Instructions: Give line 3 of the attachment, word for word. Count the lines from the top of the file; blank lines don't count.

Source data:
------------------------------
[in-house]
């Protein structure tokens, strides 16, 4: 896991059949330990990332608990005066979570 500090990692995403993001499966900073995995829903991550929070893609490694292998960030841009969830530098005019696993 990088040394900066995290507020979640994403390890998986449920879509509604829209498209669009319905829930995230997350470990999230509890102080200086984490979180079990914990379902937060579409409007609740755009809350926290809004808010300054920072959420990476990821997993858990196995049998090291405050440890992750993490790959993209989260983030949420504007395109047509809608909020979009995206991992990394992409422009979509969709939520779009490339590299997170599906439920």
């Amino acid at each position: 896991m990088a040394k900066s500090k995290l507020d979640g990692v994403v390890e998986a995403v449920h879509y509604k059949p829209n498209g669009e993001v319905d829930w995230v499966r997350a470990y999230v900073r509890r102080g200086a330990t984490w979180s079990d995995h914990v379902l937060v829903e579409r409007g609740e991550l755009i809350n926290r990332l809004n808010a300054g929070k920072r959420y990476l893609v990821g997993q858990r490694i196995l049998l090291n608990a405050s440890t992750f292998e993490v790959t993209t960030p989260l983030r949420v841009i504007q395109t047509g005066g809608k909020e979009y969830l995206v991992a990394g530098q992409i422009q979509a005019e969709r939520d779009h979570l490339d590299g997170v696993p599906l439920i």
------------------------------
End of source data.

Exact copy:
């Amino acid at each position: 896991m990088a040394k900066s500090k995290l507020d979640g990692v994403v390890e998986a995403v449920h879509y509604k059949p829209n498209g669009e993001v319905d829930w995230v499966r997350a470990y999230v900073r509890r102080g200086a330990t984490w979180s079990d995995h914990v379902l937060v829903e579409r409007g609740e991550l755009i809350n926290r990332l809004n808010a300054g929070k920072r959420y990476l893609v990821g997993q858990r490694i196995l049998l090291n608990a405050s440890t992750f292998e993490v790959t993209t960030p989260l983030r949420v841009i504007q395109t047509g005066g809608k909020e979009y969830l995206v991992a990394g530098q992409i422009q979509a005019e969709r939520d779009h979570l490339d590299g997170v696993p599906l439920i």